Interest in Italian custom-bodied cars of the fifties has been strong and growing. Some of the most valuable collector cars come from this group of limited-production dream cars for the street. All are rare, some are dramatic, some important milestones. The Hudson Italia is all these things and in addition stands out, as it is an American car of the period. Rarely, if ever, did a Detroit manufacturer ever give a designer such free rein to create such a truly exotic automobile, which is the style equal of contemporary custom Alfas, Lancias, Ferraris, Jaguars and Aston Martins. Whether as an entry to any concours in the world, or as a tour or event car, the owner of an Italia is certainly in privileged company. There's known to be 21 of the 26 left... and they seldom change hands...
114hp, 201.5 cu. in. inline six-cylinder engine, two dual-barrel carburetors, three-speed manual transmission, independent coil spring front and leaf spring rear suspension, four-wheel drum brakes. Wheelbase: 105"
JET / ITALIA
Although the contour of the dash is quite modern, the Italia shares the same instrument cluster and radio as the Jet.
PROTOTYPE / HORNET ITALIA
Italia and Hornet Italia Comparison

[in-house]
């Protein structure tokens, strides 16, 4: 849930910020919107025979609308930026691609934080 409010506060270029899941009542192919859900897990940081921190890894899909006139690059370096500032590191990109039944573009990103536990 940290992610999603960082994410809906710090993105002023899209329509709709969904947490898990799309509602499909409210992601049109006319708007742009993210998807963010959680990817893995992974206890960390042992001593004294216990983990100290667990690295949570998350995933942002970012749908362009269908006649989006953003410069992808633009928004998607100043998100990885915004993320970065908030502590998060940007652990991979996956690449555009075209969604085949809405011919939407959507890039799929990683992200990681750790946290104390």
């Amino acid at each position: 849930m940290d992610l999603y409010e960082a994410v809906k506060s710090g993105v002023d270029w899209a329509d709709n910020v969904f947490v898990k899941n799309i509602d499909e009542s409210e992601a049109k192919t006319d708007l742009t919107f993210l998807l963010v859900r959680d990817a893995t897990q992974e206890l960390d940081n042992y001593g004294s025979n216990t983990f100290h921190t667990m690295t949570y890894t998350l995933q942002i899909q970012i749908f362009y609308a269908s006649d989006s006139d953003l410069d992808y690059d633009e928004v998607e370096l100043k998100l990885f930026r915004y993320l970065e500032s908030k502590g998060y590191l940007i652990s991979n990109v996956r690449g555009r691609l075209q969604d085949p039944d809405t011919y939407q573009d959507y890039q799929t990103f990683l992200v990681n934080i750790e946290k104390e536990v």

Hornet Italia Door - Note door projection into roofline.
Chassis 10003's last known location was Connecticut as of 1995. Condition #1.
Specifications: 114hp, 201.5 cu. in. inline six-cylinder engine, two dual-barrel carburetors, three-speed manual transmission, independent coil spring front and leaf spring rear suspension, four-wheel drum brakes.
Chassis 10011 was formerly a part of the renowned Harrah’s Automobile Collection in Reno, Nevada, purchased in 1971 and immediately put on display. It is believed by some that this car may have been owned by the flamboyant entertainer Liberace, but no documentation has ever been found to support this story. The theory may have begun due to a penchant he had for personalizing his cars and the differences this Italia has from the rest. All were built in the same color combination, a cream exterior with a red and cream leather interior. This car has been re-sprayed in metallic silver and fitted with a black leather interior at some time prior to being acquired by Harrah’s. It also has musical note figures on the vent cover below the rear window. Additional research may ultimately prove or disprove the Liberace ownership story, but with or without it, any Hudson Italia is a very special automobile.
The car has a large documentary file including correspondence to and from the Harrah’s Automobile Collection. The older restoration still shows well and it is reported to run and drive as it should. It is perfectly presentable as a driver or would serve well as the base of a concours restoration.
Chassis 10013's last known location was Wisconsin as of 1995. Condition unknown.
Chassis 10015's last known location was Pennsylvania or Florida as of 1995. Condition #1.
Chassis 10020 moved from California to Indiana in August of 2010.
Chassis 10021's last known location was Pennsylvania as of 1995. Condition #4.